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US, Taliban to hold first talks since Afghanistan withdrawal: NPR


Afghans watch Taliban fighters ride a humvee after arresting four men who became involved in street fighting in Kabul, Afghanistan on September 21, 2021. The Taliban promise the return of some of their harsh punishments that made them notorious .

Felipe Dana / AP


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Felipe Dana / AP

US, Taliban to hold first talks since Afghanistan withdrawal: NPR

Afghans watch Taliban fighters ride a humvee after arresting four men who became involved in street fighting in Kabul, Afghanistan on September 21, 2021. The Taliban promise the return of some of their harsh punishments that made them notorious .

Felipe Dana / AP

ISLAMABAD (AP) – Senior Taliban officials and U.S. officials are due to meet on Saturday and Sunday to contain extremist groups in Afghanistan and facilitate the evacuation of foreign citizens and Afghans from the country, officials on both sides said.

This is the first such meeting since the withdrawal of US forces from Afghanistan in late August, ending a 20-year military presence there and the rise to power of the Taliban in the country. The talks are due to take place in Doha, the capital of the Persian Gulf state of Qatar.

Doha-based Taliban spokesman Suhail Shaheen told The Associated Press on Saturday that the talks will also review the peace deal the Taliban signed with Washington in 2020. The deal paved the way for the final decision of the United States. Withdrawal.

“Yes, there is a meeting … on bilateral relations and the implementation of the Doha agreement,” Shaheen said. “It covers various topics.

Terrorism will also feature in the talks, said a second official who requested anonymity because he was not authorized to speak to the media.

Since the Taliban took power, Islamic State extremists have stepped up attacks against the militant group, as well as against ethnic and religious minorities. On Friday, an IS suicide bomber killed at least 46 minority Shia Muslims and injured dozens in the deadliest attack since leaving the United States.

IS has carried out relentless assaults on the country’s Shia Muslims since its emergence in eastern Afghanistan in 2014. IS is also considered the greatest threat to the United States.

The 2020 US-Taliban deal, which was negotiated by the Trump administration, required the Taliban to sever ties with terrorist groups and ensured that Afghanistan would no longer harbor terrorists who could attack the United States and their allies.

It looks certain that the two sides will discuss in weekend talks how to deal with the growing threat. The Taliban have said they do not want US counterterrorism aid and warned Washington against any strikes “on the horizon” on Afghan territory from outside the country’s borders.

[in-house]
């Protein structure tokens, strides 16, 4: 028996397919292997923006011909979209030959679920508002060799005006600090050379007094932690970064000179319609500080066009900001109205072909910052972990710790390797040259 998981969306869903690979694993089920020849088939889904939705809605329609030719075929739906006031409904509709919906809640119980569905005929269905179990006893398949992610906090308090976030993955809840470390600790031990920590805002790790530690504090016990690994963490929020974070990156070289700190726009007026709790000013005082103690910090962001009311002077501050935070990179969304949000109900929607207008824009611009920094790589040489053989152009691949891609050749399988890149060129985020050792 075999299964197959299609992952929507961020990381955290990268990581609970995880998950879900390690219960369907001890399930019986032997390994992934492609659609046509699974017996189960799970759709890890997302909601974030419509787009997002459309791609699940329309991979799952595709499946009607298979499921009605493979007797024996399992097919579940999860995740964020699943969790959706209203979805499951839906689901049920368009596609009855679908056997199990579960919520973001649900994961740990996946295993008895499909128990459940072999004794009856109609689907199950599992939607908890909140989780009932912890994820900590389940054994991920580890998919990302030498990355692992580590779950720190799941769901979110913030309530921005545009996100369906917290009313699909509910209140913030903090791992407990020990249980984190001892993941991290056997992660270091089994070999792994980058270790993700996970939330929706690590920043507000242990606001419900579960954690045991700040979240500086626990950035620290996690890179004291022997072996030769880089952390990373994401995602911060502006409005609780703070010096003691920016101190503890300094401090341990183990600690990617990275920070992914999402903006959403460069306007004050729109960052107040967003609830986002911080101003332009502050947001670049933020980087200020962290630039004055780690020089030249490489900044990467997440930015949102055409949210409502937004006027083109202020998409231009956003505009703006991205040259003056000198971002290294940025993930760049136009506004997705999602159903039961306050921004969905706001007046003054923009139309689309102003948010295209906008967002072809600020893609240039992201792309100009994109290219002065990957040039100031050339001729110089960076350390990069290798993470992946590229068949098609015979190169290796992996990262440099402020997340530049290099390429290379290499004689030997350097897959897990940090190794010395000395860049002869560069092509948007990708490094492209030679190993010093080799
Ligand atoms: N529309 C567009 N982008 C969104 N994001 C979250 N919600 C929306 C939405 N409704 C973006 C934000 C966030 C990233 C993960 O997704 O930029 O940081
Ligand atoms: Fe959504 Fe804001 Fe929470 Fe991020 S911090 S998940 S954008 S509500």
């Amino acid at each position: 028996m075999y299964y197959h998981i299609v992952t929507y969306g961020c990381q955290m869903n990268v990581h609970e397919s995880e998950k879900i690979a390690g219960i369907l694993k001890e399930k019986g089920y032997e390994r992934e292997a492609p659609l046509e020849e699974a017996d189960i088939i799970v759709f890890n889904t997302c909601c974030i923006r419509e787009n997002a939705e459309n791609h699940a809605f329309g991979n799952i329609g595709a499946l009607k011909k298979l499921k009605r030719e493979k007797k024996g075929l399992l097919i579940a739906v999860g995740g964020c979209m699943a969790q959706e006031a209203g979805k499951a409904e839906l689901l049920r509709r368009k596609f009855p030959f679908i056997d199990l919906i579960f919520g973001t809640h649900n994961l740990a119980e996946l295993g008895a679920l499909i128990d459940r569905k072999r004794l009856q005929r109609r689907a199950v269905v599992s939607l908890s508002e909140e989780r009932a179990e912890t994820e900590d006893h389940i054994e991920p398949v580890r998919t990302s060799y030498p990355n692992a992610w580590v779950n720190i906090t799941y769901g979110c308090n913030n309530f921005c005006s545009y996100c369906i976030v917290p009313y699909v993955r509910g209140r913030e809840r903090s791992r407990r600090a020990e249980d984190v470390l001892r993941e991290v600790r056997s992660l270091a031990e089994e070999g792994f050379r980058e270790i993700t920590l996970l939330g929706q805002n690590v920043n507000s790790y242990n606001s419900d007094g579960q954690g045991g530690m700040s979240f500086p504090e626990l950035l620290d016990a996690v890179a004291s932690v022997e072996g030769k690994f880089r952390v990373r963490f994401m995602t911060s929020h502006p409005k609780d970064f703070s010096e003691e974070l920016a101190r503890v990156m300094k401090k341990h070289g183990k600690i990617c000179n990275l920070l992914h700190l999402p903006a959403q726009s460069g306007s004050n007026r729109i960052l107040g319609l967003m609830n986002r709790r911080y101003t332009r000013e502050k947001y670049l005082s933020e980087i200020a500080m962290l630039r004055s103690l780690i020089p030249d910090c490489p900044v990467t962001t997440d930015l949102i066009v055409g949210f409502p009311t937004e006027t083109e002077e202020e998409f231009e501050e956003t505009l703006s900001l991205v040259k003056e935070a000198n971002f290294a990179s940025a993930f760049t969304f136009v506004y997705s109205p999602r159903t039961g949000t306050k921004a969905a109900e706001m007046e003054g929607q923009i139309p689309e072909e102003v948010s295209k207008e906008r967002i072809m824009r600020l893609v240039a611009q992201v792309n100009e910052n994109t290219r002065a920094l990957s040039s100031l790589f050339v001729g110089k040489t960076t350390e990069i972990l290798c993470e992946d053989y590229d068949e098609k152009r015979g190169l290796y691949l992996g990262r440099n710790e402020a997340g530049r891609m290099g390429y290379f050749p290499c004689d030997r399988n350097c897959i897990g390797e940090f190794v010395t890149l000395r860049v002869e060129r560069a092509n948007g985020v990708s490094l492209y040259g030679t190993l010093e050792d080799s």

The United States, meanwhile, is reportedly seeking to force Taliban leaders to pledge to allow Americans and other foreign nationals to leave Afghanistan, as well as Afghans who have previously worked for the military or government. US and other Afghan allies, a US official said.

The manager spoke on condition of anonymity as the person was not authorized to speak by name at meetings.

The Biden administration has responded to questions and complaints about the slow pace of US-facilitated evacuations from Taliban-ruled Afghanistan since the US withdrawal.

State Department spokesman Ned Price said Thursday that 105 U.S. citizens and 95 green card holders have since departed on U.S.-facilitated flights. This number had not changed for over a week.

American veterans and others have helped others leave the country on charter flights, and some Americans and others have crossed land borders.

Hundreds of other foreign nationals and Afghans have also left on recent flights.

Dozens of U.S. citizens are still seeking exit, according to the State Department, along with thousands of green card holders and Afghans and their family members considered eligible for U.S. visas. US officials cited the difficulty of checking flight manifests without any US officials on the ground in Afghanistan to help, as well as other delays.

The Americans also intend to pressure the Taliban to respect the rights of women and girls, many of whom would prevent the Taliban from returning to work and into classrooms, and Afghans in general, and for form an inclusive government, the official said.

U.S. officials will also encourage Taliban officials to give aid agencies free access to areas in need amid the economic upheavals that followed the U.S. departure and the Taliban takeover.

The official stressed that the session does not imply that the United States recognizes the Taliban as the legitimate governors of the country.

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